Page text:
A religious fringe group from Topeka, Kan., is coming to Clarence Center and Buffalo on Sunday to picket memorial services for victims of Continental Connection Flight 3407.
Westboro Baptist Church has long been associated with virulent anti-gay views and has picketed the funerals of American soldiers killed in Iraq and Afghanistan. Members contend that the deaths it pickets are God's punishment for what it considers the nation's permissive attitude toward homosexuals.
Church members plan to picket outside a 10 a.m. nondenominational and community prayer service in Zion Lutheran Church, 9535 Clarence Center Road, Clarence Center.
Pickets also will be at St. Joseph-University Catholic Church, 3269 Main St., to protest a memorial service set at 1:45 p.m. for human rights advocate Alison Des Forges.
Members of the church also planned to be in Lutz, Fla., today to picket the memorial service for Marvin D. Renslow, Flight 3407's pilot.
"It's pretty cold and heartless," Rick Zabel of Clarence Center said when learning about the group's visit. "Can't they find something a little more constructive to do?"
Zabel was one of several people who told The Buffalo News that they had never heard of the group or were, at best, vaguely aware of it.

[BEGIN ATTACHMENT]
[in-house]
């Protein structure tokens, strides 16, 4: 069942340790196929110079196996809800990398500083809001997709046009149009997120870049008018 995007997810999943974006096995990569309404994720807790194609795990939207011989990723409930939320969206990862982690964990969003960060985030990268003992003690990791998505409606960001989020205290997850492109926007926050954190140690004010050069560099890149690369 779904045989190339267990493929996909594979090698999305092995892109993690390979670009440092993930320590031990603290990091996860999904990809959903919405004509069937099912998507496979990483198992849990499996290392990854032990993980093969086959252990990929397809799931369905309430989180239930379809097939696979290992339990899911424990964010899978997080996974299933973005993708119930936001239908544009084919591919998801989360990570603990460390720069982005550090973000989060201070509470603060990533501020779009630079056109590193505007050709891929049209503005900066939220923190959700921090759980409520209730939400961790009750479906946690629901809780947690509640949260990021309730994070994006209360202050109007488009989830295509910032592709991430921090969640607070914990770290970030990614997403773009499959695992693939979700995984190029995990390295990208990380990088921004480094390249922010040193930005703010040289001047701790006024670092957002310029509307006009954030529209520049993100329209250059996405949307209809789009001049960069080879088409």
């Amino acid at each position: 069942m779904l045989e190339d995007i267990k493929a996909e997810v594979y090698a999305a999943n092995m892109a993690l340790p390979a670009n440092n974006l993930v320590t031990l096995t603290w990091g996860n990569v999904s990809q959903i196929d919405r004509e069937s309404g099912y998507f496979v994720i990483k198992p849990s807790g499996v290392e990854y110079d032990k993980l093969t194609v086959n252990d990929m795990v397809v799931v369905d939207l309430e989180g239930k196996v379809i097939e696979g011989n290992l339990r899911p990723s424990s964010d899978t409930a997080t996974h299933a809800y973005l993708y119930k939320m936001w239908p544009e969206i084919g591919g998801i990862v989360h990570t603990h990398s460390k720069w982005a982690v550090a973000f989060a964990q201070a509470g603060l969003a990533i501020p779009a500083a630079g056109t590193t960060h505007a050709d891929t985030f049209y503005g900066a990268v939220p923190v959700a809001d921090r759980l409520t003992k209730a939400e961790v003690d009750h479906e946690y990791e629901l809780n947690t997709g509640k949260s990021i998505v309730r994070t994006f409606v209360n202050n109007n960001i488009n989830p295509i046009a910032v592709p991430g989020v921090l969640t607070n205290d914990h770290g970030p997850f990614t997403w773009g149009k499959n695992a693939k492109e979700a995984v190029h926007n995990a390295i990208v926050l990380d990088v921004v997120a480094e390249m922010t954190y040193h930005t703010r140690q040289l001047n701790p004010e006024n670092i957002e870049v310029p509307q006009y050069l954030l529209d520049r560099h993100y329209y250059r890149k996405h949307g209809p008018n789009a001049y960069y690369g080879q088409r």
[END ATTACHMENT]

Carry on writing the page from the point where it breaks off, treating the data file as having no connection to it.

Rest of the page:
"I don't think it's going to help anyone around here. People are trying to process this. Residents here need to heal themselves," said Daveq Merlo, also of Clarence Center.
Funerals for the grandmother of President Obama, then-President Bill Clinton's mother, Frank Sinatra and hate-crime murder victim Matthew Shepard are among the hundreds that church members have picketed.
Their picketing of soldiers killed in action has led some states to pass laws prohibiting picketing at funerals.
Westboro Baptist Church is centered on the extended family of founder Fred Phelps Sr., a disbarred lawyer. Last year, the Anti-Defamation League estimated that the church had 70 members.
A report by the Southern Poverty Law Center, titled "A City Held Hostage," described Topeka as being "bullied into submission" over the years by the strong-arm tactics of the Phelps family through its constant threat of lawsuits. The church has been engaged in nearly daily picketing outside Topeka concert halls, restaurants and other public venues for nearly 20 years in addition to its pickets across the United States and beyond.
"Topeka is now identified with Fred Phelps," former Mayor Joan Wagnon was quoted as saying several years ago. "If someone could figure out how to get him off the streets, they could be elected mayor for life."
"These people are trying to play God," said Debbie Henning, who works at Mardee's restaurant in Clarence Center and has a son serving in Iraq.
She said she thinks law enforcement should prevent church members from picketing.
Scott A. Bylewski, the Clarence town supervisor, says that he understands the sentiment but that the town does not want to contribute to the kind of coverage the group craves.
"I'm upset, hurt and angry that they would use this personal grief to bring out their own twisted agenda," he said.
A counterdemonstration that began being organized Thursday on Facebook is now expected.
Zion Lutheran Church also will be offering grief counseling through the day Sunday, beginning an hour before the 10 a.m. community prayer service.
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